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Tirugnanavalli Ammal, by Agent Rajamanikkam Pillai Vs. P. Venugopala Pillai and ors. - Court Judgment

LegalCrystal Citation
SubjectMunicipal Tax
CourtChennai
Decided On
Reported inAIR1941Mad831; (1941)2MLJ497
AppellantTirugnanavalli Ammal, by Agent Rajamanikkam Pillai
RespondentP. Venugopala Pillai and ors.
Excerpt:
- .....will be excluded from the category of agriculturists if house no. 105 is deemed to be a house in respect of which the 1st respondent has been assessed to property tax. that house admittedly forms part of the property of the chockapuraswami mutt and is held by the 1st respondent under a usufructuary mortgage of the year 1932. the property tax in respect of this house is payable under the mortgage contract by the mortgagee and was so paid in the years immediately following the mortgage. it is also established that the first respondent applied to the municipality for a vacancy remission in respect of this house and described himself as the owner thereof. for the purpose of proviso c the important question is what happened during the two years immediately preceding 1st october,.....
Judgment:

Wadsworth, J.

1. This appeal and the alternative revision petition arise out of an order allowing an application under Section 20 of the Madras Act IV of 1938 to stay proceedings in execution of a decree. The only question argued before us relates to the eligibility of the respondents, who were the petitioners before the lower Court, to be agriculturists having regard to Proviso C to Section 3 (2) of Act IV. It is now settled that no appeal lies from an order under Section 20, so that we have to consider whether, if there is an error, there are grounds to justify interference in revision under Section 115, Civil Procedure Code. It is common ground that the respondents will be excluded from the category of agriculturists if house No. 105 is deemed to be a house in respect of which the 1st respondent has been assessed to property tax. That house admittedly forms part of the property of the Chockapuraswami Mutt and is held by the 1st respondent under a usufructuary mortgage of the year 1932. The property tax in respect of this house is payable under the mortgage contract by the mortgagee and was so paid in the years immediately following the mortgage. It is also established that the first respondent applied to the Municipality for a vacancy remission in respect of this house and described himself as the owner thereof. For the purpose of Proviso C the important question is what happened during the two years immediately preceding 1st October, 1937. It is established that the Municipal property register in respect of these two years showed the Chockapuraswami Mutt as the owner of this house, but it seems clear that the demand notice for the tax was sent to the mortgagee, first respondent, in respect of the tax for these two years. He did not pay the tax and a suit was filed by the Municipality against the first respondent alone, without impleading the manager of the Mutt until a later stage. That suit was pending at the time of the application to the lower Court. After the suit was filed, the taxes for the two relevant years appear to have been paid to the Municipality by the manager of the Mutt, who has deposed that he expected to recover the money from the mortgagee.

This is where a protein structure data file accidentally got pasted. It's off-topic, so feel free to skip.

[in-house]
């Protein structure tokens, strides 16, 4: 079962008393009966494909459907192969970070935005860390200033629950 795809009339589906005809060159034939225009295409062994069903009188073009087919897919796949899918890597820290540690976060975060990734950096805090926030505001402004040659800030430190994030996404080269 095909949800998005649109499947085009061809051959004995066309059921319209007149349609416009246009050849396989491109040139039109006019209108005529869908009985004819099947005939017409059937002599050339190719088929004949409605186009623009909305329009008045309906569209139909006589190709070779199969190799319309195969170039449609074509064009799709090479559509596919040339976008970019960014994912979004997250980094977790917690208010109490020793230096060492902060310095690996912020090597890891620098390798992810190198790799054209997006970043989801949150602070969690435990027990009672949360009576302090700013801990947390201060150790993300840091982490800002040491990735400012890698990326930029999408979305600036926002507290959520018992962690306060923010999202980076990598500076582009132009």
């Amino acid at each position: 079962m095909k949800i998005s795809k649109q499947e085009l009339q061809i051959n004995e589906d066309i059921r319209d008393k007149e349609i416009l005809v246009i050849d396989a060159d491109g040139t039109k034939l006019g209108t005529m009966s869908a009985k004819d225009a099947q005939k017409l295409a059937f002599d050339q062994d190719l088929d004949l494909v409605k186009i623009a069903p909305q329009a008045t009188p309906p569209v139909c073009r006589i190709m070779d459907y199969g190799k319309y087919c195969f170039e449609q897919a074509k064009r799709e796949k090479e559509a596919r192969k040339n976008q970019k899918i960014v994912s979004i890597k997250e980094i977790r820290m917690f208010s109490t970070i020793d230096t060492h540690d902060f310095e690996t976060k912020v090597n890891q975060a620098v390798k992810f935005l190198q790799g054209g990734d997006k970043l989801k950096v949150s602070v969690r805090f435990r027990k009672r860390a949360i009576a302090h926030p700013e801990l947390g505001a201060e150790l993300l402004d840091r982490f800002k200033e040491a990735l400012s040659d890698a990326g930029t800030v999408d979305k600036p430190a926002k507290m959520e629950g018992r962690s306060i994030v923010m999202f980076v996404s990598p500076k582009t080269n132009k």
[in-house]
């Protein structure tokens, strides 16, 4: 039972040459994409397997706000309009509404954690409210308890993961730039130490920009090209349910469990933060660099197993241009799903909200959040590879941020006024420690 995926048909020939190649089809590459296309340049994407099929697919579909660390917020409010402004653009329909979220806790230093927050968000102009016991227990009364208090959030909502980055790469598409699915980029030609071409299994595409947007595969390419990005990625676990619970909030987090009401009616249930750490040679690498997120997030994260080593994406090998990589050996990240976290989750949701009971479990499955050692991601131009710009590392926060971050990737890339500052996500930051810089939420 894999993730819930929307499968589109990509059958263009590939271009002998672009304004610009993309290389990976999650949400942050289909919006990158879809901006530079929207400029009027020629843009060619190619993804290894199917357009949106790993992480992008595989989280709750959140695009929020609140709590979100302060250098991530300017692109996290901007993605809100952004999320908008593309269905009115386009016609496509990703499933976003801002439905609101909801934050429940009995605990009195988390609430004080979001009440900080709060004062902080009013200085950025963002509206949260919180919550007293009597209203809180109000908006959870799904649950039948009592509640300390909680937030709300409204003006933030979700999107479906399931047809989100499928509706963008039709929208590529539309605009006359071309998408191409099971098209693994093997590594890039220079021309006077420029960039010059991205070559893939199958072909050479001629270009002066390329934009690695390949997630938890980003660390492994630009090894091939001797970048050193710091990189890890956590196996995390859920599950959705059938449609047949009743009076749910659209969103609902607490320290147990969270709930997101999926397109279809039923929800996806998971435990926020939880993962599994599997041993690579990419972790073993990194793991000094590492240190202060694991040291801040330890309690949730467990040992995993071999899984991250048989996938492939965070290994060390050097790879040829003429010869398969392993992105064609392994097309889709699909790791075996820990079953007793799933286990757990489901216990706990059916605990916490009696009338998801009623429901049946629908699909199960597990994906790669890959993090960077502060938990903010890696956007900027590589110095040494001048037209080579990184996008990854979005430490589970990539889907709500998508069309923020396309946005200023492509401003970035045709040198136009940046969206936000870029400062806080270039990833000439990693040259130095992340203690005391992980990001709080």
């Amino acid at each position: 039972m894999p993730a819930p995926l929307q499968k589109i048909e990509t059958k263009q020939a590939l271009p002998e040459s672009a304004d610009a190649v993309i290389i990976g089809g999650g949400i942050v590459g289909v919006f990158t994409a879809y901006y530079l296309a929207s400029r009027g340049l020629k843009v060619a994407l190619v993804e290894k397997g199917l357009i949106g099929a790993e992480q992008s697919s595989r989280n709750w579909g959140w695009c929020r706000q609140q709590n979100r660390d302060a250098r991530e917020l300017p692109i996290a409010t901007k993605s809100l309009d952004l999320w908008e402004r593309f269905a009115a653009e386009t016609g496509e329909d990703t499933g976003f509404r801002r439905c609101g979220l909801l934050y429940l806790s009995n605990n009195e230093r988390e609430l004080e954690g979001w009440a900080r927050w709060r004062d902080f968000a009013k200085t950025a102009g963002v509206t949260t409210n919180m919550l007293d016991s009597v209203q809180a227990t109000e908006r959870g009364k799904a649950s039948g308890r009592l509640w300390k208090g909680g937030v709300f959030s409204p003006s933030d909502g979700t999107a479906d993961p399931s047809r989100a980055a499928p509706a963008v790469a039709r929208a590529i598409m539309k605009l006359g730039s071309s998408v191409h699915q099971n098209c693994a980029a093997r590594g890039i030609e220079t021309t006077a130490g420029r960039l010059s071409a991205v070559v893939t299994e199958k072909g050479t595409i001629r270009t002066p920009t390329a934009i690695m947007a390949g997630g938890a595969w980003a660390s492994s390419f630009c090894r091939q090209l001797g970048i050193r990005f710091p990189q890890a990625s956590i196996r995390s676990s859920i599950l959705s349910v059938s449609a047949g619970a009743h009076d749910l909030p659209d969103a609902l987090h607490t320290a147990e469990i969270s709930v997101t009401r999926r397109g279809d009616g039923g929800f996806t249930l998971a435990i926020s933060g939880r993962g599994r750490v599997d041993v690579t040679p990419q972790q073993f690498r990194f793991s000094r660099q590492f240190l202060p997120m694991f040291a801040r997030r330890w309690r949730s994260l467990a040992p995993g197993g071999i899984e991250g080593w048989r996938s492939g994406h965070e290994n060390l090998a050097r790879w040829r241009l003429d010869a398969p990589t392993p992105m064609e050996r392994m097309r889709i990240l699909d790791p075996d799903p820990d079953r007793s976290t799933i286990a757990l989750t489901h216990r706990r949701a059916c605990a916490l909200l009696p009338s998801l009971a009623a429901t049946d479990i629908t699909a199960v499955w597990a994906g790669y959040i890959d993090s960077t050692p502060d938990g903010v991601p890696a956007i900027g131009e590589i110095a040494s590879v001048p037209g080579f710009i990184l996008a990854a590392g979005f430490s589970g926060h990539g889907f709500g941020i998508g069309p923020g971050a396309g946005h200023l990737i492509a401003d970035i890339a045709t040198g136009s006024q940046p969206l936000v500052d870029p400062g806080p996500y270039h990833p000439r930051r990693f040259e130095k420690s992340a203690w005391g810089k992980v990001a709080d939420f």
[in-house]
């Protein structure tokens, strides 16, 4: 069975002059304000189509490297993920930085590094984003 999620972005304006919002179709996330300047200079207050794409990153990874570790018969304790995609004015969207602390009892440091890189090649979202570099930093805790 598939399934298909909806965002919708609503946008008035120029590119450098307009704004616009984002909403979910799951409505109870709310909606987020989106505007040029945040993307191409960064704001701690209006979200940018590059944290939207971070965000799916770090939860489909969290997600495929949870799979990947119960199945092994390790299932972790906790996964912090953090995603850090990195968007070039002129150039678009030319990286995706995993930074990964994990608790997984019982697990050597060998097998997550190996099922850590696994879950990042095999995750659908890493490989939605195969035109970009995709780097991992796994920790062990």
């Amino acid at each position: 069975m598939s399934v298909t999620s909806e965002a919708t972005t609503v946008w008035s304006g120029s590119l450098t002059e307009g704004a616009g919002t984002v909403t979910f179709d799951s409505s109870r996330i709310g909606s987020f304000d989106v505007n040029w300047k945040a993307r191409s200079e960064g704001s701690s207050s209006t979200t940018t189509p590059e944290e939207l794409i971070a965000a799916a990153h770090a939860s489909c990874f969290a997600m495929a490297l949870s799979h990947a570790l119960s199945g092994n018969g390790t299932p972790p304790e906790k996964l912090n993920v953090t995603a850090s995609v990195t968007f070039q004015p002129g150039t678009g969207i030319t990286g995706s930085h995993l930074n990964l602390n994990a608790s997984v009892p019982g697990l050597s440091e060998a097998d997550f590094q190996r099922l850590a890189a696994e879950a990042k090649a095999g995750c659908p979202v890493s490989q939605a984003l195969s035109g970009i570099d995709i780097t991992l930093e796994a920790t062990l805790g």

2. Now on these facts the lower Court has found that the Municipality did not actually treat the mortgagee as the owner for the purpose of the collection of the tax on house No. 105 and that there was no evidence that the mortgagee actually paid the property tax for the two relevant years. The latter finding is undoubtedly justified, although it may be that the money which the Mutt paid to the Municipality will eventually be recovered from him. The finding that the Municipality did not actually treat the mortgagee as owner seems to overlook the very wide definition of 'owner' in Section 3 of the Madras District Municipalities Act. Under this Act the usufructuary mortgagee, being entitled to collect the rent, would presumably come within the definition of an owner. It has been argued before us that, even assuming that Proviso C to Section 3 (2) of Act IV of 1938 contemplates the assessment of a person as owner, it does not contemplate any form of ownership higher than that which suffices to render a person liable to property tax under the District Municipalities Act. We do not think it is necessary for the purpose of this case to decide whether Proviso C would have no application to the case of an assessment imposed upon a person who is not an owner, nor do we think it incumbent upon us to attempt any precise definition of what is meant by assessment under this Proviso. There are difficulties in the way of treating the entries in the assessment register as the sole criterion of assessment and there are also difficulties in the way of regarding the demand for the tax as the sole criterion of assessment. In the present case the register indicates that the assessee in respect of house No. 105 was the Mutt and the receipt shows that the Mutt actually paid the tax for previous years. The demand was almost certainly made in the first instance of the mortgagee who was liable to pay the tax not only under his contract, but also under the District Municipalities Act as an 'owner'. The question whether in such circumstances it can be said that the mortgagee has been assessed to this tax for those two years is one of considerable difficulty upon which the learned District Judge has come to a conclusion which cannot be described as perverse and certainly embodies no irregularity relating to jurisdiction. In such circumstances, since no appeal lies and our powers of interference are confined solely to powers of revision under Section 115 of the Civil Procedure Code, we are of opinion that, even assuming the learned Judge's view as to what constitutes assessment in such a case to be incorrect, there are no grounds which would justify interference in revision. The appeal and revision petition are therefore dismissed with costs. One advocate's fee only.